Maybe get a fork oil level gauge?

It won't hurt to get some extra oil to have spare, just in case you screw up, or if a fork leaks and needs a top up or whatever.

You can make your own oil height gauge aswell. Buy a large syringe(I bought some from a Horse shop, you don't need needles of course) and some hose to fit the end. Then, you just mark(or put tape around) the tube at the height you want the oil at, line the mark up with the top of the fork tube and suck out the excess oil.

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Thanks.

I think i have a syringe already from my mountain bike stuff. It "might" work.

But sounds simple enough.

Since i weigh 235lbs or so should i get heavier weight oil or stick to the stock weight oil at 5wt?

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The proper correction for your weight is heavier springs. Getting the right spring rate is probably the most important thing you can do for your suspension. When that's been done, using the recommended oil weight works fine. Meantime, you probably have enough damping adjustment to cover the difference, but the problem is that the bike will ride too low in the stroke with the stock springs. You'll need to add compression and subtract rebound, but it won't really work right until you change the springs.

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Stick with the 5wt. and use the oil height to help control bottoming. The oil height will have the greatest effect on the last 3"-4" of your fork travel.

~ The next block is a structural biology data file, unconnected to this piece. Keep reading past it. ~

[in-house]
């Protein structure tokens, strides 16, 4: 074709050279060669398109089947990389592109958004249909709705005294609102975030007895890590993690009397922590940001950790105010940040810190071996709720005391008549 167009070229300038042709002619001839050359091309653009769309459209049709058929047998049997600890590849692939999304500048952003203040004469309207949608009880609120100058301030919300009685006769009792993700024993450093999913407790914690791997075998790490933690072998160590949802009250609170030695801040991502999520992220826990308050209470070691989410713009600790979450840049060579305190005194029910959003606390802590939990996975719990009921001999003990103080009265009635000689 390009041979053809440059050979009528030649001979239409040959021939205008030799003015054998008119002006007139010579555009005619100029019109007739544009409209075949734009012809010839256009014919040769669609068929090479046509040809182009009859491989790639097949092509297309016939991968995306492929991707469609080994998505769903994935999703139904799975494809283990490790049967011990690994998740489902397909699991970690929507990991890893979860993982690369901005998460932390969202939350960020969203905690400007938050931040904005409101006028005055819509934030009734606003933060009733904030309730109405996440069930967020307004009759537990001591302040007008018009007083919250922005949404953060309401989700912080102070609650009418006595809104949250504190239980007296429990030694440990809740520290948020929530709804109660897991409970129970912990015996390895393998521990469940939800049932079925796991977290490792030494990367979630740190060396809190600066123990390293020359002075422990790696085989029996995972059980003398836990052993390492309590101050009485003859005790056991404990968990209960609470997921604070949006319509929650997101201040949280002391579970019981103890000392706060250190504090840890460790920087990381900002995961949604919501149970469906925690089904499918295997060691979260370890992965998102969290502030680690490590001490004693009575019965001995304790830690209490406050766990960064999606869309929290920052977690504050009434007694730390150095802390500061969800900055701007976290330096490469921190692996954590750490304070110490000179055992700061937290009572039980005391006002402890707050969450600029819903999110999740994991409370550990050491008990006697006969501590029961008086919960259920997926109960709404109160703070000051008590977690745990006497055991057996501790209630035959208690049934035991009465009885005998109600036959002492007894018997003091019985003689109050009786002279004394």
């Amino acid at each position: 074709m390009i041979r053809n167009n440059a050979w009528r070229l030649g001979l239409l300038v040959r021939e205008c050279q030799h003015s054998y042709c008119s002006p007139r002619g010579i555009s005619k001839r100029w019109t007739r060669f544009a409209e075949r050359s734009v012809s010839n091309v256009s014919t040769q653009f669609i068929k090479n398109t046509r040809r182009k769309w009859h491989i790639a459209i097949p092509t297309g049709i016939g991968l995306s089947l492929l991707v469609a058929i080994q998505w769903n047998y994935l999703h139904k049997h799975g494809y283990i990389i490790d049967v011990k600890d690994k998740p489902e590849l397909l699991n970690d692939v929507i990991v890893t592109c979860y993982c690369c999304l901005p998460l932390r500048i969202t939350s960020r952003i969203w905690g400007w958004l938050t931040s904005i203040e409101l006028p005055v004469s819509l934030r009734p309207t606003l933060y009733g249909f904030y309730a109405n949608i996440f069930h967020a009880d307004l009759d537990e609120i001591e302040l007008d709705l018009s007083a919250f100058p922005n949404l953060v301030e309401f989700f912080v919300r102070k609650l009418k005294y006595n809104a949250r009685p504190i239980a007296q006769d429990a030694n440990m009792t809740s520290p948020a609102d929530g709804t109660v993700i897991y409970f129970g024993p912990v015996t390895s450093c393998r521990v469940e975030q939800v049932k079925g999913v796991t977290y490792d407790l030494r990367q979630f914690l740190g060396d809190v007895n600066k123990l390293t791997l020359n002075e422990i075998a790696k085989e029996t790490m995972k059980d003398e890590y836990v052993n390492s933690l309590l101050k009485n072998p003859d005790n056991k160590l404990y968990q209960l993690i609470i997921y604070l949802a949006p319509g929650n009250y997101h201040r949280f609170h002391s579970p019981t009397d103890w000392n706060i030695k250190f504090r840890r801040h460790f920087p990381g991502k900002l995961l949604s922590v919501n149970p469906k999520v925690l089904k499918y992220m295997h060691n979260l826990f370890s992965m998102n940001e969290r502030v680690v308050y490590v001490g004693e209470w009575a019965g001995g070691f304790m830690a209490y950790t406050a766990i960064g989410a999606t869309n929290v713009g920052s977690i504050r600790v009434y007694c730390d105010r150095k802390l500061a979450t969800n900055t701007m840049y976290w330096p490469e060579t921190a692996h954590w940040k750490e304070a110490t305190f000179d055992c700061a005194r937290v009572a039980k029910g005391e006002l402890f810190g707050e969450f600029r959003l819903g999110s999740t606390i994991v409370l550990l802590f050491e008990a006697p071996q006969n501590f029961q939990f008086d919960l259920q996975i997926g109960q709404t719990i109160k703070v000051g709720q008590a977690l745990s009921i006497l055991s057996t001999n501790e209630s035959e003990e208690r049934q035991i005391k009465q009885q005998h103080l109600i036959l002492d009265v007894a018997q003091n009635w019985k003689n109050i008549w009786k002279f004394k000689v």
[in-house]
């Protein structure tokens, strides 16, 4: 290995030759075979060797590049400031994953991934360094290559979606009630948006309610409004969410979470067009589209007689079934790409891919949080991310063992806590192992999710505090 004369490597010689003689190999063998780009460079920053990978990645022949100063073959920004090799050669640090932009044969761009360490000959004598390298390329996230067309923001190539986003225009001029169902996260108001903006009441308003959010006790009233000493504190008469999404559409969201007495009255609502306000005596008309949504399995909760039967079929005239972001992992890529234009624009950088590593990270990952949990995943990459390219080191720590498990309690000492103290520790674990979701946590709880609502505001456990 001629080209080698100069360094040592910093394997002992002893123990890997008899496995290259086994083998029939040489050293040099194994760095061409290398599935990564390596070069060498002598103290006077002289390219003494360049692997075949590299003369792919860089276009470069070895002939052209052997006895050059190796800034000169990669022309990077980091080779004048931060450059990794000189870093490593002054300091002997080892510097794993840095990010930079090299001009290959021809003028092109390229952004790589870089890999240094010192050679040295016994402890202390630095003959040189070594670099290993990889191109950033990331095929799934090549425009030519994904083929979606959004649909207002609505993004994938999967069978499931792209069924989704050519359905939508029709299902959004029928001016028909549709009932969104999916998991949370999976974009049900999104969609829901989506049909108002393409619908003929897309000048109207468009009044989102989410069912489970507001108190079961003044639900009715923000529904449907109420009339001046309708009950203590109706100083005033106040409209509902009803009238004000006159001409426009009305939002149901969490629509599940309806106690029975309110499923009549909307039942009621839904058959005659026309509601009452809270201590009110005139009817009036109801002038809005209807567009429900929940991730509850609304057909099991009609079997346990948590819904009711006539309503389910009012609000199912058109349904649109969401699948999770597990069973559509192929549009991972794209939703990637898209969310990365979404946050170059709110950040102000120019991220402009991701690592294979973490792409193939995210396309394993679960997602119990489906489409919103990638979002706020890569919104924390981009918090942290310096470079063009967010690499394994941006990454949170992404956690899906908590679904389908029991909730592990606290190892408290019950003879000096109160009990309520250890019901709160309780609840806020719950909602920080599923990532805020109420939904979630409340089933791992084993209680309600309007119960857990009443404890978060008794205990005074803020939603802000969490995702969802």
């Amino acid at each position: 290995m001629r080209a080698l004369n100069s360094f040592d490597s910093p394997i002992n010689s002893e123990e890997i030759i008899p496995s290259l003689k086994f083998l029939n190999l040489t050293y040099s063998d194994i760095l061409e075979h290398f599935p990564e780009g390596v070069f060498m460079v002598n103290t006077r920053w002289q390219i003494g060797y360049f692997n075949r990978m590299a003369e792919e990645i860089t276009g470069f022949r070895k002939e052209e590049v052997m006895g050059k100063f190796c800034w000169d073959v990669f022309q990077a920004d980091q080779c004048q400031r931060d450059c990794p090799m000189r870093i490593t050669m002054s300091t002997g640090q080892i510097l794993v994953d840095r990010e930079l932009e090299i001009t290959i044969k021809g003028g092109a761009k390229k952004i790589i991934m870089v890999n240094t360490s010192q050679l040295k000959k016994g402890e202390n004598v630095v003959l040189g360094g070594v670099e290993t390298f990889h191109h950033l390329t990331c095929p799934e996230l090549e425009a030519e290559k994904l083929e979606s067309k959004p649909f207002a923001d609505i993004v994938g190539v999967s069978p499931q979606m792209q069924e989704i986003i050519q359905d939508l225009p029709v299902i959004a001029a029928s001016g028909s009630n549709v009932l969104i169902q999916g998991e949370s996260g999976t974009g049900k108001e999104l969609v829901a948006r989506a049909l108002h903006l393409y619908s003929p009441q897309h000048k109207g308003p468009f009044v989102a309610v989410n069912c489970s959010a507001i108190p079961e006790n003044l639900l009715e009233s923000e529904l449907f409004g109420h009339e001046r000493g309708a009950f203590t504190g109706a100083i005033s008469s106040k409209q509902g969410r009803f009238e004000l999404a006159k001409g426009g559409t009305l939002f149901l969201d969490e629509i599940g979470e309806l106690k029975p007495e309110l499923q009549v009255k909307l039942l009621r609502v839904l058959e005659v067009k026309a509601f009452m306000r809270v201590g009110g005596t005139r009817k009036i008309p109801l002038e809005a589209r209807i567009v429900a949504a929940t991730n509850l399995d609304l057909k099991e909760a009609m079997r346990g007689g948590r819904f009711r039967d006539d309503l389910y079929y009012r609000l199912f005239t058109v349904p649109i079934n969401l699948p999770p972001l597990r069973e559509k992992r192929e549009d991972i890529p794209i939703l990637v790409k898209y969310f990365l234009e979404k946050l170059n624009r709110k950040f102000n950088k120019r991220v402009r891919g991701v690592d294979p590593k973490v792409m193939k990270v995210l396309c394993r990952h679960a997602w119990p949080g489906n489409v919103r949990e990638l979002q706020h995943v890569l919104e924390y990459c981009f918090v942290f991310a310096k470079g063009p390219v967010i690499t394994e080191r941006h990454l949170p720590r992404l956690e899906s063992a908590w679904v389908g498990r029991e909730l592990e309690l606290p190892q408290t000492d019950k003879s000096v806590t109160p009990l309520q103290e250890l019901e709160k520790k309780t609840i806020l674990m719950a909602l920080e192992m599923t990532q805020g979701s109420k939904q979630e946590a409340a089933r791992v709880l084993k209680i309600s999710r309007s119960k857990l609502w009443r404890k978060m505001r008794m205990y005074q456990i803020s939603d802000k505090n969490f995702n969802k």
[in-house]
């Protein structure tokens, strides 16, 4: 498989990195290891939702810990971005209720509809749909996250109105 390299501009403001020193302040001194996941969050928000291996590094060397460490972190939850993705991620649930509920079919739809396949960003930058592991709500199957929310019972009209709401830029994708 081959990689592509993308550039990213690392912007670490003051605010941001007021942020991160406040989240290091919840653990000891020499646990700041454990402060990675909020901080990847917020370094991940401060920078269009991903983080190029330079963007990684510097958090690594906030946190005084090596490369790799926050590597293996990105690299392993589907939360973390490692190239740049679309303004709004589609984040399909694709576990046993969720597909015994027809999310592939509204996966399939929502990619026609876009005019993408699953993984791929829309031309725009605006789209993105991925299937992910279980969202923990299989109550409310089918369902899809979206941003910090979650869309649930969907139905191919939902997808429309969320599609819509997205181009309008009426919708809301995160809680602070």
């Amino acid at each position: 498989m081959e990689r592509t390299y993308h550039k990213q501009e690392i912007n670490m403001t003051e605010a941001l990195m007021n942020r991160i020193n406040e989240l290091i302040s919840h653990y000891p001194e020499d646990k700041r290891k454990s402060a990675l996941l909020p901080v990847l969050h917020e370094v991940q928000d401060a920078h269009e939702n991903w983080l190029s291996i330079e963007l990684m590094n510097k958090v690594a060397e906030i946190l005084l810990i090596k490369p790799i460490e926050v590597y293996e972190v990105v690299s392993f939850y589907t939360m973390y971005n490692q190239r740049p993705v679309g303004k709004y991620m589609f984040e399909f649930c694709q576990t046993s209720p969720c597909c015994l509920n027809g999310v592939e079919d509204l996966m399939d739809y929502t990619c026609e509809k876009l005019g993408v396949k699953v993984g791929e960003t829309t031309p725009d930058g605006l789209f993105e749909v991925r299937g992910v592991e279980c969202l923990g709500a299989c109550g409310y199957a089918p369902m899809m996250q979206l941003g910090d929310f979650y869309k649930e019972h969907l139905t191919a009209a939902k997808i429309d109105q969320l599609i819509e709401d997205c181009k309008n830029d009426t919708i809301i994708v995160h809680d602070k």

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Thanks.

Since i weigh 235lbs or so should i get heavier weight oil or stick to the stock weight oil at 5wt?

I'd probably go for heavier oil if I was you, you could try some 10w and see how that feels. If the forks bottom out harshly, you can raise the height of the oil, 'cause the air pocket acts as a progressive spring. When my wrist was really bad, I used to raise the height of the oil so that they would never mechanically bottom out, it was way better for my wrist 'cause there was no sudden jolt. I haven't got around to changing the oil in my '06 yet, but I'm gonna play around with the height. You can see how much travel you're using on your forks by tieing a rubber band around the lower tube. By adjusting the oil height, you can get them working so that the air pocket will stop them compressing any further just before they bottom out mechanically. One downside to a high oil height is that the forks will feel stiffer through the whole stroke, but that might work out well for you.

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I would like to get heavier springs eventually, but if i am redoing my seals, i would like to at least just get the oil stuff right too for now.

I mostly ride trails, but I had a few jumps on video from me riding in the dunes and the suspension was hitting pretty hard. I am not a jumper by any means, but i do want it a bit more stiff for my weight. But i will mess with the oil height as well.